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Choosing between power and simplicity isn't an either-or proposition. The latest versions of iPhoto and Aperture now share a common photo library format, which means you can store all your photos in one central library, and then switch between the two apps as needed: use iPhoto for its simplicity and great sharing options, and Aperture for its powerful organization, image editing, and publishing features.
In this course, photographer, author, and teacher Derrick Story shows key strategies for employing both iPhoto and Aperture in a digital photography workflow. The course begins with a look at the unified photo library format and managing your library with both applications.
Next, the course examines the professional-level image editing features in Aperture and details strategies for sharing photos through slideshows and print projects, guiding you to the best application for the job at hand. It concludes with lessons on exporting photos using Aperture, managing an iCloud Photo Stream, and backing up your library.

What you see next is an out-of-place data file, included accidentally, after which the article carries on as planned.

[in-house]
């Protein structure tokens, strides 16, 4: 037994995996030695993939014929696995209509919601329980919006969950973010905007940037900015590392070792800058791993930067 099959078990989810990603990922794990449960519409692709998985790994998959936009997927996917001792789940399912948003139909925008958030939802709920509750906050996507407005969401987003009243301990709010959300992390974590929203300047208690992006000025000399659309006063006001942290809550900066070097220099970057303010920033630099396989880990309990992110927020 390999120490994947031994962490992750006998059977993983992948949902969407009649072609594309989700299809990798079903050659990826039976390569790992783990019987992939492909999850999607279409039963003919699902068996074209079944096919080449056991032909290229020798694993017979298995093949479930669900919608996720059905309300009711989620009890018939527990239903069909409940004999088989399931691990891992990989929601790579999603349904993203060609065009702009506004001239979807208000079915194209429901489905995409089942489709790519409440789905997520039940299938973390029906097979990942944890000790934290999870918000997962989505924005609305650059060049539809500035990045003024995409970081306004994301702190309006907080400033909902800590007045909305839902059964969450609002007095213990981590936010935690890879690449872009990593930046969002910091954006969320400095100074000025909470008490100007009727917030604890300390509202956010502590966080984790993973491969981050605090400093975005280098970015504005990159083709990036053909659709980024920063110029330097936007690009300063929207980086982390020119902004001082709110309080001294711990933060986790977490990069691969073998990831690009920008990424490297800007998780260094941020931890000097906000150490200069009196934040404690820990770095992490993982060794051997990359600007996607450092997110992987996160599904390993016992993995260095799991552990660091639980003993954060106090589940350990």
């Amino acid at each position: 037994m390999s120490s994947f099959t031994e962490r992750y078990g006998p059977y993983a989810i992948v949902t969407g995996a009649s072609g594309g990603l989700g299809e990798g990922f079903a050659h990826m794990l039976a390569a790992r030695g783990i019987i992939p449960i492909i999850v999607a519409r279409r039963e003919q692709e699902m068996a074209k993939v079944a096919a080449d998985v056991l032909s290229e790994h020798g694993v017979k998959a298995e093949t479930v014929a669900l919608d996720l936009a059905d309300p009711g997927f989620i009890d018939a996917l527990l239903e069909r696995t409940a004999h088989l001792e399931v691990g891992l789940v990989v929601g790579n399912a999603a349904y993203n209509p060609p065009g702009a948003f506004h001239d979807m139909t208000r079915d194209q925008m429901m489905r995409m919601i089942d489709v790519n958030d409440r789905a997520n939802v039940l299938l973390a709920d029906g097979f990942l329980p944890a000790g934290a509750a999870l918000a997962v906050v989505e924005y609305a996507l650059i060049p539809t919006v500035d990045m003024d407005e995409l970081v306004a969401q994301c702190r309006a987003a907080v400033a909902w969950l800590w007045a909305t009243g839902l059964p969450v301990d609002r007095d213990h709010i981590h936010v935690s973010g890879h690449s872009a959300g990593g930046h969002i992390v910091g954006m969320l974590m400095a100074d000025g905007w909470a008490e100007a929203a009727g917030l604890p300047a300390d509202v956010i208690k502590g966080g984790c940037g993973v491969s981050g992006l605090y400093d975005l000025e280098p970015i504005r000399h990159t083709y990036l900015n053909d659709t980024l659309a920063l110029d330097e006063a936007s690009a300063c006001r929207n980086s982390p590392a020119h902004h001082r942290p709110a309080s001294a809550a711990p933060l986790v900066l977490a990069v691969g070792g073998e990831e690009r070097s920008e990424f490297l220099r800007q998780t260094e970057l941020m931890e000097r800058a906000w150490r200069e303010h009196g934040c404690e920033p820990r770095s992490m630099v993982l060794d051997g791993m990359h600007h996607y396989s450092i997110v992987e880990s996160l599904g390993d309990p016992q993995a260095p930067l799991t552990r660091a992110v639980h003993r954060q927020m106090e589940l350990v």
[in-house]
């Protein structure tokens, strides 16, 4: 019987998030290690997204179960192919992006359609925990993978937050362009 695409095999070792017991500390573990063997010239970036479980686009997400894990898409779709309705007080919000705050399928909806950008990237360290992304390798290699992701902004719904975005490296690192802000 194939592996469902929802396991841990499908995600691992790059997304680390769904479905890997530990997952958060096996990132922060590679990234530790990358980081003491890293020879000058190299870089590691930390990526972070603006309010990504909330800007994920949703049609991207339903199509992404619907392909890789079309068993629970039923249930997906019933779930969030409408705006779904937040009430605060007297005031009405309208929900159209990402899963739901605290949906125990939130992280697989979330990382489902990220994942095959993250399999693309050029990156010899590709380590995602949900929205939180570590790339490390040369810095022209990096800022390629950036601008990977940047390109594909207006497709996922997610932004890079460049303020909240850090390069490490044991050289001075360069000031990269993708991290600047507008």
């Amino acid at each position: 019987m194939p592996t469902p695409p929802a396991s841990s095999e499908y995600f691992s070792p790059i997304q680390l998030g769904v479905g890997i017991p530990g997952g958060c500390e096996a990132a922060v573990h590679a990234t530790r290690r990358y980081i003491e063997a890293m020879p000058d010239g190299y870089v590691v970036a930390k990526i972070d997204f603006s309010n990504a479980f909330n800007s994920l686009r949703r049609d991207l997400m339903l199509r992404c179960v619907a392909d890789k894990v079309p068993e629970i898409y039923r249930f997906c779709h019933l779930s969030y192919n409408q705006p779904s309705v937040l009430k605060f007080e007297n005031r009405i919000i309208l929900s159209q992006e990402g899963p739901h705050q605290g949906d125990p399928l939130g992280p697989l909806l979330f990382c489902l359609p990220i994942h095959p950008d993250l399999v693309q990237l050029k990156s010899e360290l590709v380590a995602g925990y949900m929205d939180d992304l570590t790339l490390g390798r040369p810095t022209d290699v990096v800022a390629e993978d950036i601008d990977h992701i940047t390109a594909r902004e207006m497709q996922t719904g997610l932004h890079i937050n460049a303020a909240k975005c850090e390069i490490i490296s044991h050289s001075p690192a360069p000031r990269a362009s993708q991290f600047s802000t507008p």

Importing with Aperture gives you a lot of options and I want to give you an overview of what those options are right now, so that as you are thinking about checklist and which tool you're going to use, you will have some good information. So, I have the Aperture Interface open right now. I'm going to bring in photos that are on my hard drive. This is very similar to bringing photos in from the camera. I want to show you both ways. We brought them in from the camera for iPhoto. We are going to take them off the hard drive right here and these images are in your Exercise Files in the Family Portraits folder.